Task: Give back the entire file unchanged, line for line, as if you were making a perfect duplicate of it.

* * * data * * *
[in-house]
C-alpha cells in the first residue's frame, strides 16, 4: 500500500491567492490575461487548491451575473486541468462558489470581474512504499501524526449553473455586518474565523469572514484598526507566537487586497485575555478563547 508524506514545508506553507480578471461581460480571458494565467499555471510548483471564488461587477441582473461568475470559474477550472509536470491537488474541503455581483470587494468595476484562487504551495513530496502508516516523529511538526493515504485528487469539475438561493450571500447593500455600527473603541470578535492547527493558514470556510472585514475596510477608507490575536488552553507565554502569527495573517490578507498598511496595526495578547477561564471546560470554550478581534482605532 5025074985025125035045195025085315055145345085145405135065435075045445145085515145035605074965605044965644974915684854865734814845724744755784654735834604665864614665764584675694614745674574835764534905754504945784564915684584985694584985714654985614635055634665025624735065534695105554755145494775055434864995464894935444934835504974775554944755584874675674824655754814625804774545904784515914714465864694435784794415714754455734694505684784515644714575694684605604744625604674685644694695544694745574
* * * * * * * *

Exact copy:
[in-house]
C-alpha cells in the first residue's frame, strides 16, 4: 500500500491567492490575461487548491451575473486541468462558489470581474512504499501524526449553473455586518474565523469572514484598526507566537487586497485575555478563547 508524506514545508506553507480578471461581460480571458494565467499555471510548483471564488461587477441582473461568475470559474477550472509536470491537488474541503455581483470587494468595476484562487504551495513530496502508516516523529511538526493515504485528487469539475438561493450571500447593500455600527473603541470578535492547527493558514470556510472585514475596510477608507490575536488552553507565554502569527495573517490578507498598511496595526495578547477561564471546560470554550478581534482605532 5025074985025125035045195025085315055145345085145405135065435075045445145085515145035605074965605044965644974915684854865734814845724744755784654735834604665864614665764584675694614745674574835764534905754504945784564915684584985694584985714654985614635055634665025624735065534695105554755145494775055434864995464894935444934835504974775554944755584874675674824655754814625804774545904784515914714465864694435784794415714754455734694505684784515644714575694684605604744625604674685644694695544694745574